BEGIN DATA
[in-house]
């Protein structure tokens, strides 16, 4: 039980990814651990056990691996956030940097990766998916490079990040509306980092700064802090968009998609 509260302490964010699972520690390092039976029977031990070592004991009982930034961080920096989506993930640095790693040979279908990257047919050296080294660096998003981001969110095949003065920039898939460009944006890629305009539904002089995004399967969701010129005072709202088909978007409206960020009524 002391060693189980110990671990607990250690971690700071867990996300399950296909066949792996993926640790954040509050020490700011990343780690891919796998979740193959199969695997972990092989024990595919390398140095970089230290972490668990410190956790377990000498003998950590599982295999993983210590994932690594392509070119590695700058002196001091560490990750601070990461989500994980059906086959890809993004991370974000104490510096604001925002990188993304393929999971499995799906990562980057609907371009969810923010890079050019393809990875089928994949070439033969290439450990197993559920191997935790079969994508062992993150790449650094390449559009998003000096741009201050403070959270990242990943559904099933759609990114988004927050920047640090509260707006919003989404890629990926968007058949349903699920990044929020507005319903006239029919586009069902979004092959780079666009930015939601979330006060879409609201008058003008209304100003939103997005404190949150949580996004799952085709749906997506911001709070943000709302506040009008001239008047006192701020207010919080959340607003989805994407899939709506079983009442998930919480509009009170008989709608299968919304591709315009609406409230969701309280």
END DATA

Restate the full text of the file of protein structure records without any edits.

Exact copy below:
[in-house]
């Protein structure tokens, strides 16, 4: 039980990814651990056990691996956030940097990766998916490079990040509306980092700064802090968009998609 509260302490964010699972520690390092039976029977031990070592004991009982930034961080920096989506993930640095790693040979279908990257047919050296080294660096998003981001969110095949003065920039898939460009944006890629305009539904002089995004399967969701010129005072709202088909978007409206960020009524 002391060693189980110990671990607990250690971690700071867990996300399950296909066949792996993926640790954040509050020490700011990343780690891919796998979740193959199969695997972990092989024990595919390398140095970089230290972490668990410190956790377990000498003998950590599982295999993983210590994932690594392509070119590695700058002196001091560490990750601070990461989500994980059906086959890809993004991370974000104490510096604001925002990188993304393929999971499995799906990562980057609907371009969810923010890079050019393809990875089928994949070439033969290439450990197993559920191997935790079969994508062992993150790449650094390449559009998003000096741009201050403070959270990242990943559904099933759609990114988004927050920047640090509260707006919003989404890629990926968007058949349903699920990044929020507005319903006239029919586009069902979004092959780079666009930015939601979330006060879409609201008058003008209304100003939103997005404190949150949580996004799952085709749906997506911001709070943000709302506040009008001239008047006192701020207010919080959340607003989805994407899939709506079983009442998930919480509009009170008989709608299968919304591709315009609406409230969701309280």